For U.S. soldiers, the combination of depression and post-traumatic stress disorder (PTSD) increases the risk for anger and harm to others, according to new research from the American Psychological Association.
The findings are based on an analysis of behavioral health data from more than 2,000 soldiers who served in Iraq and Afghanistan and had sought behavioral health services. The participants were screened for PTSD and major depressive disorder (MDD) and placed in one of four groups: PTSD; MDD; PTSD and MDD; and neither. Each group was then asked questions about their levels of anger, and whether they were considering harming others.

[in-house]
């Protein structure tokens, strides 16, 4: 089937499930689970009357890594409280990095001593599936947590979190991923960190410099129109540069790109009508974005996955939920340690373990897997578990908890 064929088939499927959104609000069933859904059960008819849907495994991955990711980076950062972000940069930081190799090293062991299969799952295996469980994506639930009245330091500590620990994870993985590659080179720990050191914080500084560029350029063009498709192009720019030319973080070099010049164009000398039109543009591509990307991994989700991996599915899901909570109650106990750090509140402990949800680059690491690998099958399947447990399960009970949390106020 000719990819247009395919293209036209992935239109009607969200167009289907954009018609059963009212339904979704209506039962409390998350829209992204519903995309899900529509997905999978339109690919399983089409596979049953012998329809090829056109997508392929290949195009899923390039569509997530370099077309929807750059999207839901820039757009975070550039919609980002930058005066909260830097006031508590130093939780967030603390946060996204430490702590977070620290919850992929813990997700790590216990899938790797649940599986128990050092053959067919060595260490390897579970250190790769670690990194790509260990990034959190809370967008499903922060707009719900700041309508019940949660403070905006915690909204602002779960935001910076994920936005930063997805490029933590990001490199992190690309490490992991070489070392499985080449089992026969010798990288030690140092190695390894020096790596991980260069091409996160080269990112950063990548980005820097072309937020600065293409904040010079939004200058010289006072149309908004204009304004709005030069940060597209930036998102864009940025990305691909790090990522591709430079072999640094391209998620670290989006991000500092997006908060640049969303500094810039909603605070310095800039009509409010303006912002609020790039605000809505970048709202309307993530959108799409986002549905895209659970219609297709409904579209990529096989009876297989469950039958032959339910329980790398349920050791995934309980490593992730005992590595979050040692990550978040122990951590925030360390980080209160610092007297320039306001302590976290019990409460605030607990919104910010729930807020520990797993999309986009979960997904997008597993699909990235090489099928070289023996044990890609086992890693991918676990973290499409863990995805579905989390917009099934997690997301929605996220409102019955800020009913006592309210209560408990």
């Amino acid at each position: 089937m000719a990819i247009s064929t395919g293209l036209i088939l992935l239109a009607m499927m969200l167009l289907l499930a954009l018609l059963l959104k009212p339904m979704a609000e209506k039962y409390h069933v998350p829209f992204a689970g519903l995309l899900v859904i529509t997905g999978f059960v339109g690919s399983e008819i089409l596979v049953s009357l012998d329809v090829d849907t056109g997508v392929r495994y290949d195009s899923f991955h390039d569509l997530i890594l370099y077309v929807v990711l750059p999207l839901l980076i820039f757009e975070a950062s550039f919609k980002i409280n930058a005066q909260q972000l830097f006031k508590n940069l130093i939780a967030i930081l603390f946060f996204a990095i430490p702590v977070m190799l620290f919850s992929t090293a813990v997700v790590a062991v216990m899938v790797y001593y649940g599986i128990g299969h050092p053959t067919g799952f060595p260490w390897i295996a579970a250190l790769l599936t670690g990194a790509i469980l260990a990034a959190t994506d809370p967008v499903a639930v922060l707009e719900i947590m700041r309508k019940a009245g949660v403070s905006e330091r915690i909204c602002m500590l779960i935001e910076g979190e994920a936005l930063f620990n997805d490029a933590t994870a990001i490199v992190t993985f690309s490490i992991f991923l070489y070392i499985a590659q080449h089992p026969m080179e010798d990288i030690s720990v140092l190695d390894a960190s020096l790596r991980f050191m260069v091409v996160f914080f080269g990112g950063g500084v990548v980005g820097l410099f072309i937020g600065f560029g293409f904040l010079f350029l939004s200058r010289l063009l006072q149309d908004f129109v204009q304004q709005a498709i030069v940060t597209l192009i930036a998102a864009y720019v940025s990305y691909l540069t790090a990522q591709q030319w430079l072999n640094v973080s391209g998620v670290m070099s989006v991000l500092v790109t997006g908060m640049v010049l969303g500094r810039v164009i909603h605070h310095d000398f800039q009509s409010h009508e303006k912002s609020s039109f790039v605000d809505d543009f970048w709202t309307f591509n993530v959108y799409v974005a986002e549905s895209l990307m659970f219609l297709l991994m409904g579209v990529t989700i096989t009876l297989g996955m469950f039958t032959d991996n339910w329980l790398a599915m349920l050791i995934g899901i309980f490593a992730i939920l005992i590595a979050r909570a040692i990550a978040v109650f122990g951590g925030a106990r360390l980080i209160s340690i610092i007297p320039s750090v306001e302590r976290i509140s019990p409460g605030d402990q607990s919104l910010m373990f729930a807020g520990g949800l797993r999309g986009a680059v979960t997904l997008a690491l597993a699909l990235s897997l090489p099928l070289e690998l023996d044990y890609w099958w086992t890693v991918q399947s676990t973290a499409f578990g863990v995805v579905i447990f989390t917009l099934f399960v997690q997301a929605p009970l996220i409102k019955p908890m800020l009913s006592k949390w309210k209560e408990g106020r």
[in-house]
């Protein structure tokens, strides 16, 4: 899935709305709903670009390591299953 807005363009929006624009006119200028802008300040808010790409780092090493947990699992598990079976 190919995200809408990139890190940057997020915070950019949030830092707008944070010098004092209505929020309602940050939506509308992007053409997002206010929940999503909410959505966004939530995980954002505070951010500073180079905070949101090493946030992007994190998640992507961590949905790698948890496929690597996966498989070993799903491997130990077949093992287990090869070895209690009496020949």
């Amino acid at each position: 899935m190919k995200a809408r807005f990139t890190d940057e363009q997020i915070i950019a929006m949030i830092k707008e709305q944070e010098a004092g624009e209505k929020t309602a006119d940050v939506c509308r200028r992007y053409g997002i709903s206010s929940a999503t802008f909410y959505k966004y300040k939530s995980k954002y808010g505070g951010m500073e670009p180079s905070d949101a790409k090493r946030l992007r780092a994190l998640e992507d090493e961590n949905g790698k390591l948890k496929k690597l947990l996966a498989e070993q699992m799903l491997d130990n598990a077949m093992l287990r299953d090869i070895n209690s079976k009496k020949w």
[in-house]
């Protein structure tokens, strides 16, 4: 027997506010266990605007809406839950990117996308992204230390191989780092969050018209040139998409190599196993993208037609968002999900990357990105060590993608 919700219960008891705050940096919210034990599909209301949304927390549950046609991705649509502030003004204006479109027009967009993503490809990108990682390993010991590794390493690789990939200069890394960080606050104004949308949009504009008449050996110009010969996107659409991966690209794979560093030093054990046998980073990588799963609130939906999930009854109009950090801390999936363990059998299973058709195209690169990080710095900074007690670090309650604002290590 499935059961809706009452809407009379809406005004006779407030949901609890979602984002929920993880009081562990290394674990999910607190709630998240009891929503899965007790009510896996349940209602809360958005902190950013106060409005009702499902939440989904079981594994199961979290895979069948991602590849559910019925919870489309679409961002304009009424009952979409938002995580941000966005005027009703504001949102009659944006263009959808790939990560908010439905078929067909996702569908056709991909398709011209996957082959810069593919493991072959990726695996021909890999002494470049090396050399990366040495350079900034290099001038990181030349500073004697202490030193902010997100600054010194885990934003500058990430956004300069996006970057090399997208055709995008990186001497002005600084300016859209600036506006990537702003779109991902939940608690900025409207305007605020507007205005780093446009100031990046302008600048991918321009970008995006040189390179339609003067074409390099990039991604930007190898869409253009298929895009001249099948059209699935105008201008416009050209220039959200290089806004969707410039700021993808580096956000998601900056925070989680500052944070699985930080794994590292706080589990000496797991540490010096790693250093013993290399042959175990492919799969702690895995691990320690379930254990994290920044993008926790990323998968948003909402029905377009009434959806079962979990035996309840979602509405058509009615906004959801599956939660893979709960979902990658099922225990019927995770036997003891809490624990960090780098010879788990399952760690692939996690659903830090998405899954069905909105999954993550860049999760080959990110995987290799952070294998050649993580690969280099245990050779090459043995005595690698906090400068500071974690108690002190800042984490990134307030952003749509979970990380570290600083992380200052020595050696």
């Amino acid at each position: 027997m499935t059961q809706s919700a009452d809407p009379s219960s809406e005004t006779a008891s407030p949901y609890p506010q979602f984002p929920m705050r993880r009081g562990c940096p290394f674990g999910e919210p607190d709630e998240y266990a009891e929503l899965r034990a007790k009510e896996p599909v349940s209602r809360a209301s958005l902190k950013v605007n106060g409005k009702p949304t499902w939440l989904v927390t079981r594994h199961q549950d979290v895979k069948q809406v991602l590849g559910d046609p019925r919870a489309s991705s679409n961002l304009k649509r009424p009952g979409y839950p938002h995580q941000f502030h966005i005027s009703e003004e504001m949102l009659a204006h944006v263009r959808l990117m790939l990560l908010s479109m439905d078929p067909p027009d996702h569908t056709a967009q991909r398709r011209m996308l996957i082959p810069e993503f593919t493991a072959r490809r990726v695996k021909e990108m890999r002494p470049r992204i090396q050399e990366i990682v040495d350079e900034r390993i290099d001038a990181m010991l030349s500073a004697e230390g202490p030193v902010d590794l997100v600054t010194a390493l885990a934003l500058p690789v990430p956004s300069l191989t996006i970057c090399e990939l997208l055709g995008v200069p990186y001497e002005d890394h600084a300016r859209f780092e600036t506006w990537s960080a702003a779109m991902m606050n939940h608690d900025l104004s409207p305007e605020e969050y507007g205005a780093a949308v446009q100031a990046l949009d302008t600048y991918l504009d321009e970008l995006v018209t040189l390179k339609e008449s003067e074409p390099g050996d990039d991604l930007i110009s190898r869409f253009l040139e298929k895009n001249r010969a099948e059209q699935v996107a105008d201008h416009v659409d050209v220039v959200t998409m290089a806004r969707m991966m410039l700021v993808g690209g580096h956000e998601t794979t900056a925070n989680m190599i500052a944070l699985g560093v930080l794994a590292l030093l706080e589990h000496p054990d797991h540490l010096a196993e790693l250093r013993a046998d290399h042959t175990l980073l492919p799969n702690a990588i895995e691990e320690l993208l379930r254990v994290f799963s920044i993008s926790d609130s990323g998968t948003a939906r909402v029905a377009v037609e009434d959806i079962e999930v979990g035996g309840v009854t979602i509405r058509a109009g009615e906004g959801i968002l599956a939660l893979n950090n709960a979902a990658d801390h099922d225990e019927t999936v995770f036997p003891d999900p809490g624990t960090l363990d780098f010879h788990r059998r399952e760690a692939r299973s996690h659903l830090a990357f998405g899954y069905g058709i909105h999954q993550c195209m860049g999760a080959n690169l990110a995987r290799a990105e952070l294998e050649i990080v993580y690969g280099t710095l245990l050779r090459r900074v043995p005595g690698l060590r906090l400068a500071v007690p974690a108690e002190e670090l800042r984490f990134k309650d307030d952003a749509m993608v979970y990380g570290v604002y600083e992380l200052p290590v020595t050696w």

About 72 percent of those veterans who screened positive for PTSD, also screened positive for depression.
The study appeared this month in the journal Psychological Trauma: Theory, Research, Practice, and Policy.